Heel spurs and plantar fasciitis are sometimes still treated with injections. In this treatment, cortisones (also called adrenal cortex hormone or corticosteroids) are injected into the heel with an injection syringe, directly on the heel spur site. Cortisones are an artificial variant of the identical hormone that is produced by the body in the adrenal cortex. It is normally produced in our own body under the influence of stress and has an anti-inflammatory effect. Cortisons (the artificial form) are mainly used by athletes for the treatment of tendon disorders, such as, for example, heel spurs, but sometimes also for, for example, Achilles tendonitis.
How do injections work?
The cortisones are introduced in high concentration, directly on the inflammation in the heel. The injection itself can be very painful, although this differs per patient. How quickly and if a positive effect occurs differs per patient. Some experience direct relief almost the same day, others take a few days, and some do not notice anything at all. In exceptional cases or when the injection is used inexpertly, the pain even worsens.
In practice, the effect of cortisone injections is usually only temporary. In those cases, the treatment must be repeated. To prevent harmful side-effects, however, this should not be done more than 3-4 times, otherwise the tendon tissue will be permanently affected. Rest should be taken the first days after the injection. The corticosteroids slightly weaken the tendon tissue. Heavy loads can cause damage and aggravate the heel spur. After a few days, the foot can be loaded again normally.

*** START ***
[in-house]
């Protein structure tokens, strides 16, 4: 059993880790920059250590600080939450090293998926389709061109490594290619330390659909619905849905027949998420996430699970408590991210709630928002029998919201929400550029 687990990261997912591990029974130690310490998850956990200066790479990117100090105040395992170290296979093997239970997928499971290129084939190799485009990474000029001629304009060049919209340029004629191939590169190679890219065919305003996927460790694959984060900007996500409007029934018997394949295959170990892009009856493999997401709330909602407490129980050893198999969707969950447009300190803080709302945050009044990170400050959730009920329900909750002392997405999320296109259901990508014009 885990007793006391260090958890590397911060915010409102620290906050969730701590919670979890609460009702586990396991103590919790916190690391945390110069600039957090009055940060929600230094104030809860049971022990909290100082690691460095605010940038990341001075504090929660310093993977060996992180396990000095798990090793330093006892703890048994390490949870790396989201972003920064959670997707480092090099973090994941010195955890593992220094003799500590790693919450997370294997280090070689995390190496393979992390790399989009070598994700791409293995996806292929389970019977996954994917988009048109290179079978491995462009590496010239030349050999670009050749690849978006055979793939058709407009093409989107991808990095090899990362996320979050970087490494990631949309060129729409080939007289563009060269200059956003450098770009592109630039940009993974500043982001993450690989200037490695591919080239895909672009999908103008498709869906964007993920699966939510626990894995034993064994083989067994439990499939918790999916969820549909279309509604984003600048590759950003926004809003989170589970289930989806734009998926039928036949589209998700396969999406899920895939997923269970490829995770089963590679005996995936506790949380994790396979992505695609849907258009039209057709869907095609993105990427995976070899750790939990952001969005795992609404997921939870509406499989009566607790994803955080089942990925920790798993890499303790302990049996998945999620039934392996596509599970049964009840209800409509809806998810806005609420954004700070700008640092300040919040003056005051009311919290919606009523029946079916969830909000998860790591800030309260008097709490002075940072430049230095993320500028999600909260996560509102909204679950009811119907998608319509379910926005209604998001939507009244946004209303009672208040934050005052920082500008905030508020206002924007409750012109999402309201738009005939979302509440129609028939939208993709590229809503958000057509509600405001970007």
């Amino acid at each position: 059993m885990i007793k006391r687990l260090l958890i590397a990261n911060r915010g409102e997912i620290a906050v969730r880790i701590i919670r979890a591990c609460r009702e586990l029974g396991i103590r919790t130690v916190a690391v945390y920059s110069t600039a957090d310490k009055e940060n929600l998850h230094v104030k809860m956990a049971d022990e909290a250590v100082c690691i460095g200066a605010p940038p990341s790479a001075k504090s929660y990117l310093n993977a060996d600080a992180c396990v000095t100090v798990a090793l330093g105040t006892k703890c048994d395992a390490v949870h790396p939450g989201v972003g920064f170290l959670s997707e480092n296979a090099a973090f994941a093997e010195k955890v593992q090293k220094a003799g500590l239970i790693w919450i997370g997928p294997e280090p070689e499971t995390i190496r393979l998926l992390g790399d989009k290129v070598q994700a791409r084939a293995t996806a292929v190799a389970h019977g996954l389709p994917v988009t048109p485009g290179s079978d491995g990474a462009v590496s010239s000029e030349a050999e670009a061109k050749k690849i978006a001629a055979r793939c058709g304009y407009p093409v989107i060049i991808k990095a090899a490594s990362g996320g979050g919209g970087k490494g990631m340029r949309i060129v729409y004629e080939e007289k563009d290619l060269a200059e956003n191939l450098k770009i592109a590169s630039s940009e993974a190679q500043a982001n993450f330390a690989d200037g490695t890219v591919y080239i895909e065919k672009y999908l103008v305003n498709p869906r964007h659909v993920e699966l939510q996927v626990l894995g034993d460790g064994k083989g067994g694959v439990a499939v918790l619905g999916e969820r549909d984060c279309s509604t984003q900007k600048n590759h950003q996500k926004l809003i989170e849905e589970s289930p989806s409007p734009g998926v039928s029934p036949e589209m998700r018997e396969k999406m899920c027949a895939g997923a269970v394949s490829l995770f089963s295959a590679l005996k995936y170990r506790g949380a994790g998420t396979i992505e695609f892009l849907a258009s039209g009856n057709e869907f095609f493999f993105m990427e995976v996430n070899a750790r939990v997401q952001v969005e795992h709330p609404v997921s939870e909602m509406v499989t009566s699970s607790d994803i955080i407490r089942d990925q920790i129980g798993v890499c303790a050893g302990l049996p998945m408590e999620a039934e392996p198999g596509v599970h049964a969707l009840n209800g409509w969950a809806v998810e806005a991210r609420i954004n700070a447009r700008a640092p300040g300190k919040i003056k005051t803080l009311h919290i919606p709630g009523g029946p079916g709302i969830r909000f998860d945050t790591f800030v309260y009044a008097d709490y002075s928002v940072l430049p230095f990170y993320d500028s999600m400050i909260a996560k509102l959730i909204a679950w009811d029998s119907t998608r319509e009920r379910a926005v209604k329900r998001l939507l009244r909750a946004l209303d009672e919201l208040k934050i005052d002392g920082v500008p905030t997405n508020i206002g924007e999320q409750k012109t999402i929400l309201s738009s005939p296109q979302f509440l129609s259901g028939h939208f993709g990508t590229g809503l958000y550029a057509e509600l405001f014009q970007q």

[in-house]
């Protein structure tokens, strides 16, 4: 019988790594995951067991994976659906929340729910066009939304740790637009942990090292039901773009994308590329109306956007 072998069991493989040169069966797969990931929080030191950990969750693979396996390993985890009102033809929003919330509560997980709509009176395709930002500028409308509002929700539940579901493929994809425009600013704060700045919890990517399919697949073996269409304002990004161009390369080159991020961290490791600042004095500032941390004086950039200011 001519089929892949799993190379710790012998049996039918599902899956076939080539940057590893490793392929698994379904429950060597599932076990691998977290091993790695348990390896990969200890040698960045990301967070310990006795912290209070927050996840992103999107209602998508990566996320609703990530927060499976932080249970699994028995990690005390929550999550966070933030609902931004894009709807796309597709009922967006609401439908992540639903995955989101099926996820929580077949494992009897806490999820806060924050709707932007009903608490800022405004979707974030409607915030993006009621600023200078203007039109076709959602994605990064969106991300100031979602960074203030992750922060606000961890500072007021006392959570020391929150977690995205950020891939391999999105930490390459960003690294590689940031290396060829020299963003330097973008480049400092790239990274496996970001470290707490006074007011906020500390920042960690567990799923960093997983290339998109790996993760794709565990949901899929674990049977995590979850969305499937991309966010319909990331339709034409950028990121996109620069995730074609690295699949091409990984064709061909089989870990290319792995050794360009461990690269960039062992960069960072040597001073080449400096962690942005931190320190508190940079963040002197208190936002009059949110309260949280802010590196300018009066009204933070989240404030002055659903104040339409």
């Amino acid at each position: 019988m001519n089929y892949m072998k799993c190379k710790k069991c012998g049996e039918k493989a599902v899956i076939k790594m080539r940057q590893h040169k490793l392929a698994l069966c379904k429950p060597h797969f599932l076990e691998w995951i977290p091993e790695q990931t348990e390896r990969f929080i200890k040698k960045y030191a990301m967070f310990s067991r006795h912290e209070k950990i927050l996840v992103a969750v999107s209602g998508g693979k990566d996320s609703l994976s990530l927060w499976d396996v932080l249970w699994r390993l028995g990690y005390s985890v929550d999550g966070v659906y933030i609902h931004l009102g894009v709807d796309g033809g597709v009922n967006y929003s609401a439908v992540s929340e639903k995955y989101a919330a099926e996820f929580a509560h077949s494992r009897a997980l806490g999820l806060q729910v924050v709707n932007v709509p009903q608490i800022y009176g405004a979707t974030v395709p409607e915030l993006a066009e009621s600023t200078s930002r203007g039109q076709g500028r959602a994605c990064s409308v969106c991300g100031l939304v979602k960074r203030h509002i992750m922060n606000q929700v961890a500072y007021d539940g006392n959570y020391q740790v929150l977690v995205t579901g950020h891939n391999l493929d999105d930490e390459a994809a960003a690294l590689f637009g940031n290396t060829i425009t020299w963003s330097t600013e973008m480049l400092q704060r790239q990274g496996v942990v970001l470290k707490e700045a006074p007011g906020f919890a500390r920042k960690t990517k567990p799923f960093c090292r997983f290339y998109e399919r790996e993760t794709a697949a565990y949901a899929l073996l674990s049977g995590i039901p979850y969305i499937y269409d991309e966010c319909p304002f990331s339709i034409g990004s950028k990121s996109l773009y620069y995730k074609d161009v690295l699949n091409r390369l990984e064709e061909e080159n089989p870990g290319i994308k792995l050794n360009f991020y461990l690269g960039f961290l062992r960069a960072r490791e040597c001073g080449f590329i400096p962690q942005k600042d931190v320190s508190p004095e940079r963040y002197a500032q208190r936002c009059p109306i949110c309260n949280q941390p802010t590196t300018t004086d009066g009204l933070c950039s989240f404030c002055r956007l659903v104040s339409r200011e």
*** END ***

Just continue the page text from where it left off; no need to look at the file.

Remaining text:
Side effects and adverse effects of injections
There are quite some objections to treatment of heel spurs with injections. Sometimes there is no effect at all and the effect is sometimes worked out after a few months. In addition, the tendon tissue can be affected or weakened by cortisone, especially with multiple injections. In one case, the tendon can even tear loose. More than 2-3 injections in a foot should therefore be strongly discouraged. However, if other treatments for heel spurs do not have an effect, it may be worthwhile to try this treatment anyway.
There is a small chance of other side effects, such as temporary hypersensitivity at the site of the injection, skin discoloration or a hypersensitivity reaction.
Recently a publication an Australian study showed that the effect of injections with dexamethasone (a corticosteroid) was positive, but only temporarily. After 4 weeks, the effect usually disappeared again. So it seems to fight the symptoms more than the cause.